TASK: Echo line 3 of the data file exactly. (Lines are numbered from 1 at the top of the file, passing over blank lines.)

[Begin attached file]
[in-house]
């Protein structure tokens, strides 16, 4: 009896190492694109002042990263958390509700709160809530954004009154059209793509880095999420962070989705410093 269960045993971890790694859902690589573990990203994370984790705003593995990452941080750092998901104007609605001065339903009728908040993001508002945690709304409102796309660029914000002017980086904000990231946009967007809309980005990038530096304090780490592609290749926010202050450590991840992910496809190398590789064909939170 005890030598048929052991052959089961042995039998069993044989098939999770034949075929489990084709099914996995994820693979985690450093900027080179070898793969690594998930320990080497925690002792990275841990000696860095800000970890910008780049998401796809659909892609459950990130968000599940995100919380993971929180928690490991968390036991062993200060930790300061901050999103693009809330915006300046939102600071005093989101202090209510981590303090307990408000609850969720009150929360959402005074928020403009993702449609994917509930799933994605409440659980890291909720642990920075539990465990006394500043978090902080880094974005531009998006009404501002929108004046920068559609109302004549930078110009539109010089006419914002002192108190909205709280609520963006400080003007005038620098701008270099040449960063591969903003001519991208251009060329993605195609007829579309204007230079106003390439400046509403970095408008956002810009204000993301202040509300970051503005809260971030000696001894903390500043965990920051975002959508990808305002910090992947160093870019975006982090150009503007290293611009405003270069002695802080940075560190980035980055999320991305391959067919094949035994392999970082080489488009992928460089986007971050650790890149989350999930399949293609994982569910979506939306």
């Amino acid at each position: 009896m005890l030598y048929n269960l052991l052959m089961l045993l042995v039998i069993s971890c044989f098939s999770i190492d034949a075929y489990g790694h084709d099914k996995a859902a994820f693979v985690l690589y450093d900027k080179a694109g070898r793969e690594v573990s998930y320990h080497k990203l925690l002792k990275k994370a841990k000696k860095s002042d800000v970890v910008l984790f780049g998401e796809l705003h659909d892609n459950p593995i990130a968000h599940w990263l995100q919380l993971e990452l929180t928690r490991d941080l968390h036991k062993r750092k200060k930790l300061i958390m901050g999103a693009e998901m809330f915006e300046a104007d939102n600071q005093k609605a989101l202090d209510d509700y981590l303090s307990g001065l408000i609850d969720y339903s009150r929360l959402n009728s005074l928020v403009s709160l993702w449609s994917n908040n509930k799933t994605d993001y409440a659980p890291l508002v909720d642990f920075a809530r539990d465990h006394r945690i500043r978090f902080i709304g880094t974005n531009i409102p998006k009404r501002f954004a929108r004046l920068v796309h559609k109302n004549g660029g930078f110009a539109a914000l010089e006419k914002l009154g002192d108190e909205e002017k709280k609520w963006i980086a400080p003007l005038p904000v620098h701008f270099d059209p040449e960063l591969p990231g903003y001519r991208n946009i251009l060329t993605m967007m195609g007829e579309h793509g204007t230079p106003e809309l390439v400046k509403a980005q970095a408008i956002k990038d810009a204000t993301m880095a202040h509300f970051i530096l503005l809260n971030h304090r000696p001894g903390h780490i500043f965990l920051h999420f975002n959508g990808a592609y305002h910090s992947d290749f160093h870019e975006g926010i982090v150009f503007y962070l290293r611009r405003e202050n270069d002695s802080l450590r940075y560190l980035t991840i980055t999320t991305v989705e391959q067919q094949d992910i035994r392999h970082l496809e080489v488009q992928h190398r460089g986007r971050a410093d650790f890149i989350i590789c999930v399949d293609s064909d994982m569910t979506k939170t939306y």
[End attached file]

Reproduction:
């Amino acid at each position: 009896m005890l030598y048929n269960l052991l052959m089961l045993l042995v039998i069993s971890c044989f098939s999770i190492d034949a075929y489990g790694h084709d099914k996995a859902a994820f693979v985690l690589y450093d900027k080179a694109g070898r793969e690594v573990s998930y320990h080497k990203l925690l002792k990275k994370a841990k000696k860095s002042d800000v970890v910008l984790f780049g998401e796809l705003h659909d892609n459950p593995i990130a968000h599940w990263l995100q919380l993971e990452l929180t928690r490991d941080l968390h036991k062993r750092k200060k930790l300061i958390m901050g999103a693009e998901m809330f915006e300046a104007d939102n600071q005093k609605a989101l202090d209510d509700y981590l303090s307990g001065l408000i609850d969720y339903s009150r929360l959402n009728s005074l928020v403009s709160l993702w449609s994917n908040n509930k799933t994605d993001y409440a659980p890291l508002v909720d642990f920075a809530r539990d465990h006394r945690i500043r978090f902080i709304g880094t974005n531009i409102p998006k009404r501002f954004a929108r004046l920068v796309h559609k109302n004549g660029g930078f110009a539109a914000l010089e006419k914002l009154g002192d108190e909205e002017k709280k609520w963006i980086a400080p003007l005038p904000v620098h701008f270099d059209p040449e960063l591969p990231g903003y001519r991208n946009i251009l060329t993605m967007m195609g007829e579309h793509g204007t230079p106003e809309l390439v400046k509403a980005q970095a408008i956002k990038d810009a204000t993301m880095a202040h509300f970051i530096l503005l809260n971030h304090r000696p001894g903390h780490i500043f965990l920051h999420f975002n959508g990808a592609y305002h910090s992947d290749f160093h870019e975006g926010i982090v150009f503007y962070l290293r611009r405003e202050n270069d002695s802080l450590r940075y560190l980035t991840i980055t999320t991305v989705e391959q067919q094949d992910i035994r392999h970082l496809e080489v488009q992928h190398r460089g986007r971050a410093d650790f890149i989350i590789c999930v399949d293609s064909d994982m569910t979506k939170t939306y």